Well, I came for a festival, Chelsi thought, sitting in the easy chair inside Erez’s house. Though she was something of a festival novice she felt that most of the main festival point where being touched on. They night before there had been a pig roast, a bonfire and general merr-making. That morning they had gone swimming in a river, and now were doing their best to hide from the heat. Although Chelsi though, looking around, we also kind of look like a bunch of strung out junkies in a shooting gallery. Through the door to the front yard Chelsi could see volunteers strewn about, some lying what little shade there was, other playing cards. All were tanned by sun and dirt and moved their heads lethargically to carry on conversations about the insufferable heat and state of the day.
Chelsi picked up her gourd of strong mankoyo and tipped it into her mouth. All that was left was chewy grain mash at the bottom; the now absent liquid having been converted into her satisfying buzz. Given the current state of things now though, it was all the same to her. Not to mention, glancing at her watch, it’s about lunch time. Remaining in her seat certainly beat having to get up and scrounge for something else. The sweet smell of sticky sweat rose from her, without any exertion, and mixed with the smoke of cigarettes wafting through an open side window. Yeah, morning like a drug house, she decided taking in the rest of the surrounding inside the house. Bottles of Desert Island cane spirits, at various levels of fullness, were scattered across the floor. Tattered backpacks and clothing were heaped in piles along the long the walls. And at the back of the long room an old, thin mattress pad was spread on the floor. A top it were two, half naked men, both with dark, unkempt curls atop their heads and beards. One, the festival host Erez, was lying back, propped up against the wall. The second, his friend Ian, a Mambwe volunteer from Northern Provence was leaned over Erez’s upper half repeatedly sticking him with a sewing needle, soaked in india ink, tied to a pencil.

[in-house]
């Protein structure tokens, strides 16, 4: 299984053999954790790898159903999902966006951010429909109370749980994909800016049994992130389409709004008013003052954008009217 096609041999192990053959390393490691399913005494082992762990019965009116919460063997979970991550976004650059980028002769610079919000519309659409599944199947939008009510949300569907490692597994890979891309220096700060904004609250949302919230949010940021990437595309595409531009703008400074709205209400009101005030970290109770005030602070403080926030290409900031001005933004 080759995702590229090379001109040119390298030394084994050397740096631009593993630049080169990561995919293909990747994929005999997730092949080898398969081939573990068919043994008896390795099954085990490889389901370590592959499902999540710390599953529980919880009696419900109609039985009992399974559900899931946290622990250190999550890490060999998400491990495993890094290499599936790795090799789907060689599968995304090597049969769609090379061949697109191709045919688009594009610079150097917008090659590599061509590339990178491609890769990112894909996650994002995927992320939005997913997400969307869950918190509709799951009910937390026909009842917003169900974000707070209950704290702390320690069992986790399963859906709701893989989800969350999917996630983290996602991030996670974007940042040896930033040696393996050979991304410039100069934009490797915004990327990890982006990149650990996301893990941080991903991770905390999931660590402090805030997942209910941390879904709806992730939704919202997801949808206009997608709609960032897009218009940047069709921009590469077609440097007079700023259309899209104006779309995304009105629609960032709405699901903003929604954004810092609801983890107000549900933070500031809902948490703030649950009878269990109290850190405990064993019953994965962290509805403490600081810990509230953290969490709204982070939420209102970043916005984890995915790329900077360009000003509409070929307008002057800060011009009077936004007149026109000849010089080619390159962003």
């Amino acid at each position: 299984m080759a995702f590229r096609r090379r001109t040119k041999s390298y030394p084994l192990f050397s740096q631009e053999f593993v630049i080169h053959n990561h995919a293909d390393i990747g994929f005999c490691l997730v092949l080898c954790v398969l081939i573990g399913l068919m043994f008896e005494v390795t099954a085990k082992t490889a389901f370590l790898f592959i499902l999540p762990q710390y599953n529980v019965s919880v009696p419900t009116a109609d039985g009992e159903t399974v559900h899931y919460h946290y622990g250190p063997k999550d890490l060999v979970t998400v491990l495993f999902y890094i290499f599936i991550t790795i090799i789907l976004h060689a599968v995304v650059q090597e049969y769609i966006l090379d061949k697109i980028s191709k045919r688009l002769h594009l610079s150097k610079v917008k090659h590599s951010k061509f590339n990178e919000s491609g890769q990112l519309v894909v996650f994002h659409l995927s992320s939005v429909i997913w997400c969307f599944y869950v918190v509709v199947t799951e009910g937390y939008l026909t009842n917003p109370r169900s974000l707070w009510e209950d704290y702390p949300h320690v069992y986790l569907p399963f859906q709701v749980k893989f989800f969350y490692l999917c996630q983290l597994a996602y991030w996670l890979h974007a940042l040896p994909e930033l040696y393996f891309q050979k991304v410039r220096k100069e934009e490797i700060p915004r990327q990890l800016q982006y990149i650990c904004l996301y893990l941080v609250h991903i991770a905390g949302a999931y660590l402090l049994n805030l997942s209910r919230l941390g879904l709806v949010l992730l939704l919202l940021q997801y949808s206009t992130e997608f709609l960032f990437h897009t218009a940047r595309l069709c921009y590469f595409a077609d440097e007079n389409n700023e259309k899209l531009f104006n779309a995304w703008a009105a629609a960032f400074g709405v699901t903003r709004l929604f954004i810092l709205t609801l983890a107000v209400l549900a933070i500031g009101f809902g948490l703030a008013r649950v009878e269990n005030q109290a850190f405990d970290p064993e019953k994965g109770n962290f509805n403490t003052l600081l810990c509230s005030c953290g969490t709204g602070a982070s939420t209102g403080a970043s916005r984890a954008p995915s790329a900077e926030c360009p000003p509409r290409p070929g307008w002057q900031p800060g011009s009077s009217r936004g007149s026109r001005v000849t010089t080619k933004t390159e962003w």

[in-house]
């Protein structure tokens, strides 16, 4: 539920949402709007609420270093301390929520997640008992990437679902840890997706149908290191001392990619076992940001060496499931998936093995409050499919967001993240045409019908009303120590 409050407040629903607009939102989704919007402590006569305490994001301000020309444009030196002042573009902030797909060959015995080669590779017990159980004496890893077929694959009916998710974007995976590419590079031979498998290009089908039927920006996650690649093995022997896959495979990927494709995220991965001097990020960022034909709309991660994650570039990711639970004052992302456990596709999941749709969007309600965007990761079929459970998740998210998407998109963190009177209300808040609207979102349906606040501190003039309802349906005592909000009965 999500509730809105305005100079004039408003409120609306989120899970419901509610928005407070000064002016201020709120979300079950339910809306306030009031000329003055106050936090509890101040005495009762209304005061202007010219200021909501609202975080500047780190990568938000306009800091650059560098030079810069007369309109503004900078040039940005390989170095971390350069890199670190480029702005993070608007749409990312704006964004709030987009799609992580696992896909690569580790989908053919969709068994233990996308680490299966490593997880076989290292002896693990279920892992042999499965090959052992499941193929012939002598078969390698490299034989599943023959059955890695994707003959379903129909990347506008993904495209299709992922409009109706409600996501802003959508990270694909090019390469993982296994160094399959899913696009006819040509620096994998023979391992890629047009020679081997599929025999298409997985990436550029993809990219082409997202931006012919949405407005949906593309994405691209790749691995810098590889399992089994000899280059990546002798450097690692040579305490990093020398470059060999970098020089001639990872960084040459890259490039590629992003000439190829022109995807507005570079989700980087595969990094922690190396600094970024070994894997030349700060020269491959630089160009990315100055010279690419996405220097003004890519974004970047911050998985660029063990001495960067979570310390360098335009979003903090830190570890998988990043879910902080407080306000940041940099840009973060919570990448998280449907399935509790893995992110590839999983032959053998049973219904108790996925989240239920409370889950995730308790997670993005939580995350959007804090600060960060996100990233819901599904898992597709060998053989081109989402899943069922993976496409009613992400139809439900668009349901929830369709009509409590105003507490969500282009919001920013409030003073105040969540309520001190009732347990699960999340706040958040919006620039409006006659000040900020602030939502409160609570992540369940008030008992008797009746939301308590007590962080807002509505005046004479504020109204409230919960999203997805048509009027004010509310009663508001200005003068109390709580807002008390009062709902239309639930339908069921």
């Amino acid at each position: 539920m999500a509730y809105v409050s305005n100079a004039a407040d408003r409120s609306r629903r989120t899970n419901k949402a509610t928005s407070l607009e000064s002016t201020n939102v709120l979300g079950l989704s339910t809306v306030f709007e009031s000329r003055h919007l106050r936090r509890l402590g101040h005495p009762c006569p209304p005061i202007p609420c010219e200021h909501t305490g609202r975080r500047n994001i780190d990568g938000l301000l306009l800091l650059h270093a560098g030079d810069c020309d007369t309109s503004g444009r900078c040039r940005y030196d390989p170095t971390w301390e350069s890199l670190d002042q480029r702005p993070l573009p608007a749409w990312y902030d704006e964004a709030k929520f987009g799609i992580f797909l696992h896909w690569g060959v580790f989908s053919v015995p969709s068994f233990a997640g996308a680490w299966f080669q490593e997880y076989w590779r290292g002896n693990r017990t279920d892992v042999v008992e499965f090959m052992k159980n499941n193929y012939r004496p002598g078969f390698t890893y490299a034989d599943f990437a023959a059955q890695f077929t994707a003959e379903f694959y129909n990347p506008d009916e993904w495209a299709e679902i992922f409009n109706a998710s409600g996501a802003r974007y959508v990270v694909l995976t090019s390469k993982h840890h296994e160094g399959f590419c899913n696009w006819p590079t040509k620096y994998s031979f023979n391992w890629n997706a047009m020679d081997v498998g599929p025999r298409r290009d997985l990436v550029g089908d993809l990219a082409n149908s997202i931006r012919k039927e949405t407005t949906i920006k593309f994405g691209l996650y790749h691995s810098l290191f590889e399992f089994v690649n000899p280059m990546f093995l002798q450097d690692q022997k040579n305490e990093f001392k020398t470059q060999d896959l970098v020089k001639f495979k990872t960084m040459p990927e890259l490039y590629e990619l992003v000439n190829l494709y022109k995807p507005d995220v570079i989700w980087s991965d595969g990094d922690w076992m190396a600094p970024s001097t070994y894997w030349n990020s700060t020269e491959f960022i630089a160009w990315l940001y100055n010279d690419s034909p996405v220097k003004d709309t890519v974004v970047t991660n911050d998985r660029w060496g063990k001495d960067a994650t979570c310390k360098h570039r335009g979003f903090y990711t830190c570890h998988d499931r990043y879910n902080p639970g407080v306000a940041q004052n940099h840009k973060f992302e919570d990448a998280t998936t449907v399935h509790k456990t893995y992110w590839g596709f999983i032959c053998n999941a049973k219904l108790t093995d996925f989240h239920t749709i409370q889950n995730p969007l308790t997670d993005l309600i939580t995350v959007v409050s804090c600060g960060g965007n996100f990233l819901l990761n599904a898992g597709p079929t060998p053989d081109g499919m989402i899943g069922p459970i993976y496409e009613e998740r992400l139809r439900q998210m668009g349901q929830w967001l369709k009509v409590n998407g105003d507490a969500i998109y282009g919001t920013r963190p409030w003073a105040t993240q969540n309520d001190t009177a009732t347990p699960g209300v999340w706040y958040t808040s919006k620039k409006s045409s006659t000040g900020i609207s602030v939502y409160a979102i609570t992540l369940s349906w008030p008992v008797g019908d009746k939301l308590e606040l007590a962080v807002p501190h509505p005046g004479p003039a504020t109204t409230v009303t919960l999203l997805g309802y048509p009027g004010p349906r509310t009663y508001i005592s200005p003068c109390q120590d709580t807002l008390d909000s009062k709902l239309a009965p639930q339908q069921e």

It’s the whole festival experience, Chelsi, still wondering to herself how it might have been different if the Senior Chief hadn’t cancelled the actual Chisemwa cha Lunda festival, the day after it was supposed to have started, in order to attend the inauguration of the re-elected, but hotly contested president of Zambia. ‘I heard that’s the reason he decided to attend,’ Erez had tried to explain to them after they arrived. ‘A bunch of other chiefs who want a recount are also going to express their displeasure with the way the election was decided.’
With patients though, the heat of the day began to pass away. Wisps of dark clouds even began to gather in the sky. “Do you think rain?” Chelsi ask over her shoulder at friend Oliver.
“I think the 25th, that’s when it’ll start raining,” he declared with confidence. “Peter thinks the 18th.”
“Well, if a keeps looking this way, he might be right,” a cool breeze rustled the flies of their tent city.